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Remembering the Body

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This volume explores the arts-based methodology of body mapping, a participant-driven approach wherein people create richly illustrated life-size maps that articulate their embodied experiences with various health issues. First developed in the global South as a means of community mobilization and advocacy regarding women’s health and HIV-related care needs, body mapping is now used by researchers, health practitioners, and community agencies globally to explore social determinants of health among diverse groups. However, the selective borrowing of certain tenets of the approach and the disregard for others in these studies raises the issue of cultural appropriation, and this is one of the key issues the explored. 

The second issue examined relates to the analysis of body mapping data, which remains an under-developed aspect of the methodology that the author addresses through the new mixed-method approach she created to more fully understand these arts-based data. Orchard also examines and seeks to explain the transformative nature of the body mapping research experience, for herself and the study participants. The data for this book come from an ethnographic study with HIV-positive women and men who struggle with addictions, HIV stigma, and historical traumas stemming from colonialism in two Canadian cities, including the beautiful body maps, individual interviews, and field notes. 

The author provides a compelling and deeply empathetic account of the powerful role that the arts, therapeutic practice, and human connection play in the production of research that yields rich data and can transform the lives of those involved.  Remembering the Body will be of interest to social science and health scholars, community agencies, and those in activist circles who are interested in using body mapping in their mindful academic and applied work. 

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This volumeexplores the arts-based methodology of body mapping, a participant-driven approach wherein people create richly illustrated life-size maps that articulate their embodied experiences with various health issues. First developed in the global South as a means of community mobilization and advocacy regarding women’s health and HIV-related care needs, body mapping is now used by researchers, health practitioners, and community agencies globally to explore social determinants of health among diverse groups. However, the selective borrowing of certain tenets of the approach and the disregard for others in these studies raises the issue of cultural appropriation, and this is one of the key issues the explored.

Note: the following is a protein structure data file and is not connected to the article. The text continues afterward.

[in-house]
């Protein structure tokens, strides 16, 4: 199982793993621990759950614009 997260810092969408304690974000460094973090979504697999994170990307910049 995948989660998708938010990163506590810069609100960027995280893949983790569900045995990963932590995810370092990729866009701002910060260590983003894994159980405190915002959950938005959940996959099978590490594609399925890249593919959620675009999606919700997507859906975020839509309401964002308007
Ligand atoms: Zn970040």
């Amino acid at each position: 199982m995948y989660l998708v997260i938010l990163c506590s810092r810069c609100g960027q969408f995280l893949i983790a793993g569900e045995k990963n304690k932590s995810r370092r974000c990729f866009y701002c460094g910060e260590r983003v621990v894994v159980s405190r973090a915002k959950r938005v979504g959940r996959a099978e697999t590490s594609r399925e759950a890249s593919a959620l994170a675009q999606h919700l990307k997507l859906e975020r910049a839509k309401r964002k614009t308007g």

The second issue examined relates to the analysis of body mapping data, which remains an under-developed aspect of the methodology that the author addresses through the new mixed-method approach she created to more fully understand these arts-based data. Orchard also examines and seeks to explain the transformative nature of the body mapping research experience, for herself and the study participants. The data for this book come from an ethnographic study with HIV-positive women and men who struggle with addictions, HIV stigma, and historical traumas stemming from colonialism in two Canadian cities, including the beautiful body maps, individual interviews, and field notes. 
The author provides a compelling and deeply empathetic account of the powerful role that the arts, therapeutic practice, and human connection play in the production of research that yields rich data and can transform the lives of those involved.  
Remembering the Body will be of interest to social science and health scholars, community agencies, and those in activist circles who are interested in using body mapping in their mindful academic and applied work.